Posted in: ENGL 340 S19 Geneseo This section reminded me of a conversation we had in class. Specifically after reading an article about how novels will never be obsolete, rather than transform into new identities (such as ebooks) but that the actual value of reading will never cease.
Posted in: ENGL 340 S19 Geneseo "I sometimes dream of a larger and more populous house, standing in a golden age, of enduring materials, and without ginger-bread work, which shall still consist of only one room, a vast, rude, substantial, primitive hall..." For me, Thoreau seems to be over idealizing minimalism. This is not to […]
Posted in: ENGL 340 S19 Geneseo I quite enjoy how Thoreau seems to personify nature. He writes "you here see perchance how blood vessels are formed," when referring to the streams he is observing. In his Walden, it seems to work as a meticulous collection of his stream of consciousness. Its quite intriguing, especially after […]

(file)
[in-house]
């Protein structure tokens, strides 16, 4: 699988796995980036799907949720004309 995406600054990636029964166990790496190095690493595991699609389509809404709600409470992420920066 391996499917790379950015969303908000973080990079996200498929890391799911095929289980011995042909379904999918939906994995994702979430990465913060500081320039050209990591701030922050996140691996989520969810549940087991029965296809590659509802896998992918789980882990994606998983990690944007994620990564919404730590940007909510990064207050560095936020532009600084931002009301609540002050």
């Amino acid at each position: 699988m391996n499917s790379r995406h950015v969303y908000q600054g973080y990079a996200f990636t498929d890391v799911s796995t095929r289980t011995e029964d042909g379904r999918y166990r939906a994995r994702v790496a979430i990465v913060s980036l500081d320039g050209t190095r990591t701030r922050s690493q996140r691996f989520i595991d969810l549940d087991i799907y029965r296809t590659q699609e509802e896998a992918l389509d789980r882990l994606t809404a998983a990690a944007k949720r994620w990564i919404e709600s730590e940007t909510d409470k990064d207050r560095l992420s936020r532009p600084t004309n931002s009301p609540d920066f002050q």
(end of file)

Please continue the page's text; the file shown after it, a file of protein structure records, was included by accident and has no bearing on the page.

Posted in: ENGL 340 S19 Geneseo There is such a comfort found in comfortable silence. When Thoreau writes "our intercourse was altogether one of unbroken harmony, far more pleasing to remember that if it had been carried on speech" I can't help but interpret and analyze this as his way of expressing his take on […]
Posted in: ENGL 340 S19 Geneseo In this section, Thoreau writes "As long as possible live free and uncommitted. It makes but little difference whether you are committed to a farm or the county jail."I am just a bit hesitant in to what he is actually referring to in this portion of the text. At […]